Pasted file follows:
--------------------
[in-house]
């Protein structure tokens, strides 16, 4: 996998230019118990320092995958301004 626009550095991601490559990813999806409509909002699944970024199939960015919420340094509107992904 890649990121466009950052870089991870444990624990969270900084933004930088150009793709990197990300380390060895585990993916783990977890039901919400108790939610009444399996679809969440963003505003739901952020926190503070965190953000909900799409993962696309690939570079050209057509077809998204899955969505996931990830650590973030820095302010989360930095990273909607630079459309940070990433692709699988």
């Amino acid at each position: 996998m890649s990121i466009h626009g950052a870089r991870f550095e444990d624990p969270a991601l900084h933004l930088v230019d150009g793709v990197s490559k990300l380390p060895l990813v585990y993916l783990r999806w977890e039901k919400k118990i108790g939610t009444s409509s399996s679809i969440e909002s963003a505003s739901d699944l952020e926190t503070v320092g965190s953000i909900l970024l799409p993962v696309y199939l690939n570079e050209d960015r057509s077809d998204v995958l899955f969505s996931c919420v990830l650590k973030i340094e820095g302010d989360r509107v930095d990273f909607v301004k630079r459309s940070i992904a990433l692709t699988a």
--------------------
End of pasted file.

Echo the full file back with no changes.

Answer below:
[in-house]
């Protein structure tokens, strides 16, 4: 996998230019118990320092995958301004 626009550095991601490559990813999806409509909002699944970024199939960015919420340094509107992904 890649990121466009950052870089991870444990624990969270900084933004930088150009793709990197990300380390060895585990993916783990977890039901919400108790939610009444399996679809969440963003505003739901952020926190503070965190953000909900799409993962696309690939570079050209057509077809998204899955969505996931990830650590973030820095302010989360930095990273909607630079459309940070990433692709699988």
């Amino acid at each position: 996998m890649s990121i466009h626009g950052a870089r991870f550095e444990d624990p969270a991601l900084h933004l930088v230019d150009g793709v990197s490559k990300l380390p060895l990813v585990y993916l783990r999806w977890e039901k919400k118990i108790g939610t009444s409509s399996s679809i969440e909002s963003a505003s739901d699944l952020e926190t503070v320092g965190s953000i909900l970024l799409p993962v696309y199939l690939n570079e050209d960015r057509s077809d998204v995958l899955f969505s996931c919420v990830l650590k973030i340094e820095g302010d989360r509107v930095d990273f909607v301004k630079r459309s940070i992904a990433l692709t699988a």